NUTRITION & HEALTH AND THEIR FACTS

History of Word Nutrition:

The word nutrition first becomes visible in 1551 and comes from the Latin word nutrire, meaning “to nourish.” Nutritional science covers a wide spectrum of disciplines.

As a result, nutritional scientists can specialize in certain aspects of nutrition biology, physiology, immunology, biochemistry, education, psychology, and sustainability.

Definition of Nutrition:

The process of taking in food and using it for growth and development, metabolism, and repair is known as nutrition.

Here we will discuss the nutrition of animals and components of nutrition in Human

Components of Human Nutrition:

The nutritional requirements of humans and other animals are relatively complex as co animals compared to plants like other animals. The nutrients used by humans are carbohydrates, proteins, lipids, minerals, nucleic acids, and vitamins.

Carbohydrates:

Carbohydrates are the major source of energy for all animals. About half to2/3 of the total calories every animals consume daily are from carbohydrates.glucose is most ordinarily used for energy.

Other carbohydrates useful carbohydrates are lactose, maltose, starch, and sucrose. Carbohydrates contain 4 kilocalories per gm. Humans get carbohydrates from the food s like bean, potatoes, bread, bran, rice, cereals, and pastas, etc.

Carbohydrates are the most common source of energy. Proteins and lipids are vital building components for the body but they can also be used for energy

Lipids:

The lipids present in food are made up of fatty acids bonded to glycerol. The fatty acid of lipids may be unsaturated and saturated.

Unsaturated fatty acids have some of their carbon atoms double-bonded in place of a hydrogen atom.

The lipids containing unsaturated fatty acids are liquid at room temperature

Saturated fatty acids have all of their carbon atoms bonded to hydrogen atoms.

Generally, the lipids containing saturated fatty acids are solid at room temperature.

On the other hand, sunflower oil contains nearly 75% unsaturated fatty acids. Lipids are used to form membranes, the sheaths surrounding neurons, and certain hormones.

Lipid is also extremely useful energy sources. One gm of lipids contains 09 kilocalories of energy. Important sources of lipid include milk, butter,, eggs,, cheese, mutton, fish, coconut and dry fruits, mustard seeds, etc

Saturated fatty acids can increase a person’s cholesterol level. An increased cholesterol level may eventually result in the clogging of arteries and, ultimately, heart disease.

PROTEINS:

Proteins are composed of amino acids. Proteins are essential components of the cytoplasm membrane and organelles. They are also the major components of muscles, ligaments, and tendons.

So we use proteins for growth. Many proteins play a role as enzymes. Proteins can also be used for gaining energy. 01 gm of proteins contains 04 kilocalories of energy.

Dietary sources of proteins are meat, eggs, grains, legumes, and dairy products such as milk and cheese.

                                     Proteins can be converted into carbohydrates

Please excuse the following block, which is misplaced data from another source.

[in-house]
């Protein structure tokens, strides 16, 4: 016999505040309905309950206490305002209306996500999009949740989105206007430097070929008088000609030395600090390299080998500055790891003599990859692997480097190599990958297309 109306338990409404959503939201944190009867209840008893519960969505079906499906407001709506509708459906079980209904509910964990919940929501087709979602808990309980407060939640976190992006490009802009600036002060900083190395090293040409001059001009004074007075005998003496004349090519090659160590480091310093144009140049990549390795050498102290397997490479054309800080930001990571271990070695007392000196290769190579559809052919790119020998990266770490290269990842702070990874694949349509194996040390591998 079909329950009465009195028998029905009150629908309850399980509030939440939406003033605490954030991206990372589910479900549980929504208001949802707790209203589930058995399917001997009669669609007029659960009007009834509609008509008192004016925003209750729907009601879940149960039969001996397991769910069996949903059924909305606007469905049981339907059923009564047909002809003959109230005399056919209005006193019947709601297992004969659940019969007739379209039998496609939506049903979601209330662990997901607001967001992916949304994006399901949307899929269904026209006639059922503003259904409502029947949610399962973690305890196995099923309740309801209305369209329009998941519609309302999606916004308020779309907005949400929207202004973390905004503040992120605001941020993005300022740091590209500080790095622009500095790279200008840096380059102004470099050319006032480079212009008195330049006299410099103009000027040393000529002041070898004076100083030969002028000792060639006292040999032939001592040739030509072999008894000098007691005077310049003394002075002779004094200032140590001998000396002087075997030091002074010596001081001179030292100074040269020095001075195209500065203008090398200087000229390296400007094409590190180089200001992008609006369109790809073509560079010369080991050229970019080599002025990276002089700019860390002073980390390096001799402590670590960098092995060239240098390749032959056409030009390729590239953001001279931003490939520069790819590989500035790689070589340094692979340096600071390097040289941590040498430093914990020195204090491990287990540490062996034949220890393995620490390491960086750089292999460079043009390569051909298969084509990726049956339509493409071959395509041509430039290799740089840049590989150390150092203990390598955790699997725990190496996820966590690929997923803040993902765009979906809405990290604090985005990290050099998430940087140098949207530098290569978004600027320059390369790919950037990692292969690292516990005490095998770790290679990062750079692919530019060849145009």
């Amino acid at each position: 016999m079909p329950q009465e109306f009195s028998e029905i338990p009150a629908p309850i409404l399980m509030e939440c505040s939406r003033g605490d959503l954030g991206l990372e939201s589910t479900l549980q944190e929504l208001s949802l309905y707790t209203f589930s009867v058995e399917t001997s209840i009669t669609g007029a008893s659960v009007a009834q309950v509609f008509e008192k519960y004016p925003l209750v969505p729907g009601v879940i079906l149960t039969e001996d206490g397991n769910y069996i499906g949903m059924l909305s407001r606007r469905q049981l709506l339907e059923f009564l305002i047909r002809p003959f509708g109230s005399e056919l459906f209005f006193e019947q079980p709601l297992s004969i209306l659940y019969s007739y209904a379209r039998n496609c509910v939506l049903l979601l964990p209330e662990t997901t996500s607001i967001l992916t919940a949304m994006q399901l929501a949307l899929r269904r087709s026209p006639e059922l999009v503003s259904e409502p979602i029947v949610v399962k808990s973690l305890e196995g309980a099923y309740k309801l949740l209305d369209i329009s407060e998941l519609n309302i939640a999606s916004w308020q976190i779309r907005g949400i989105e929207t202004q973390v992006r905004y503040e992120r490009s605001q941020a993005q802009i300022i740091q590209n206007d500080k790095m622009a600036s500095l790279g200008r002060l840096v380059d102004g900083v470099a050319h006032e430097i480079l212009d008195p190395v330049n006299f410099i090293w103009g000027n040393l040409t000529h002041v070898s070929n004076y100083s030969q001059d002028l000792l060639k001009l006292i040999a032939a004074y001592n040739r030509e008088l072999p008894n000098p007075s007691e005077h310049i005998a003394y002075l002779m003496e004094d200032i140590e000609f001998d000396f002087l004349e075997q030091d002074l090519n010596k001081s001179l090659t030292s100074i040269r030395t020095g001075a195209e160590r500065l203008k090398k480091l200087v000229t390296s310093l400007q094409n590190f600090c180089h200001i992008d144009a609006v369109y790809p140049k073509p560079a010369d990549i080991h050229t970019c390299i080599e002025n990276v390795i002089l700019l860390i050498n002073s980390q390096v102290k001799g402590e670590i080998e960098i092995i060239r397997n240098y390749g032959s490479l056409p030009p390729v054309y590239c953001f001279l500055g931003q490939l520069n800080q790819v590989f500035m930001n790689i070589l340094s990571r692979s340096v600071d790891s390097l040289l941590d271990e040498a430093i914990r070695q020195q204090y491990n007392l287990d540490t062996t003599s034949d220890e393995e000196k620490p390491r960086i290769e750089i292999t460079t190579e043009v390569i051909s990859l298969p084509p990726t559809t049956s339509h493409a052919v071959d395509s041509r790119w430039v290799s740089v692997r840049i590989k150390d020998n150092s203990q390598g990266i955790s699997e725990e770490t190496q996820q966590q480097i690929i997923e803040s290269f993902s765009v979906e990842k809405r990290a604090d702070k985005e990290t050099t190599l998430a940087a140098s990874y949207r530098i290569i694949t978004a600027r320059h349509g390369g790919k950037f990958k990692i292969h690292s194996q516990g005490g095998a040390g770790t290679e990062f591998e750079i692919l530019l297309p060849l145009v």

MINERALS:

Minerals are inorganic elements that originate in the Earth and cannot be made in the body. They play important roles in various body functions and are necessary to maintain health. Minerals are categorized into major and trace minerals. Major minerals are required in the amounts of 100 mg (milligrams) or more per day, while trace minerals are required in amounts less than 100 mg per day. The roles of major and minor minerals in the human body

              On the nutritional label of a packaged food, the word “Calorie” is equal to a kilocalorie.

                                      Table: Important minerals in the human diet and their roles Nutrition

Role of Calcium and Iron:

Calcium is essential for the development and maintenance of teeth and bones. It is also needed for maintaining cell membranes and connective tissues and for the activation of several enzymes.

Calcium also aids in blood clotting. Humans get calcium from milk, cheese, egg yolk, beans, nuts, cabbage, etc. Deficiency of calcium causes spontaneous discharge of nerve impulses which many result in tetany, bones also become soft, blood clots slowly and wounds heal slowly.

Iron plays a major role in oxygen from red meat, egg yolk, whole wheat, fish, spinach, mustard, etc. Its deficiency is the most common nutrient deficiency worldwide.

Iron plays an important role in the storage and the transport of oxygen. It is a component of hemoglobin in red blood cells and myoglobin in muscle cells. Cellular energy production also requires iron.

It acts as a cofactor for many enzymes of cellular respiration. Iron also supports immune function. Humans get iron from red meat, egg yolk, whole wheat, fish, spinach, mustard, etc.

Its deficiency is the most common nutrient deficiency worldwide. Iron-deficiency causes anemia.

                       Good calcium nutrition, along with low salt and high potassium intake, prevents hypertension and kidney stones.

VITAMINS:

Vitamins are the chemical compounds that are required in low amounts but are essential for normal growth and metabolism. Vitamins may be divided into two groups: the fat-soluble vitamins (vitamins A, D, E, and K) and the water-soluble vitamins (vitamins B and vitamin C).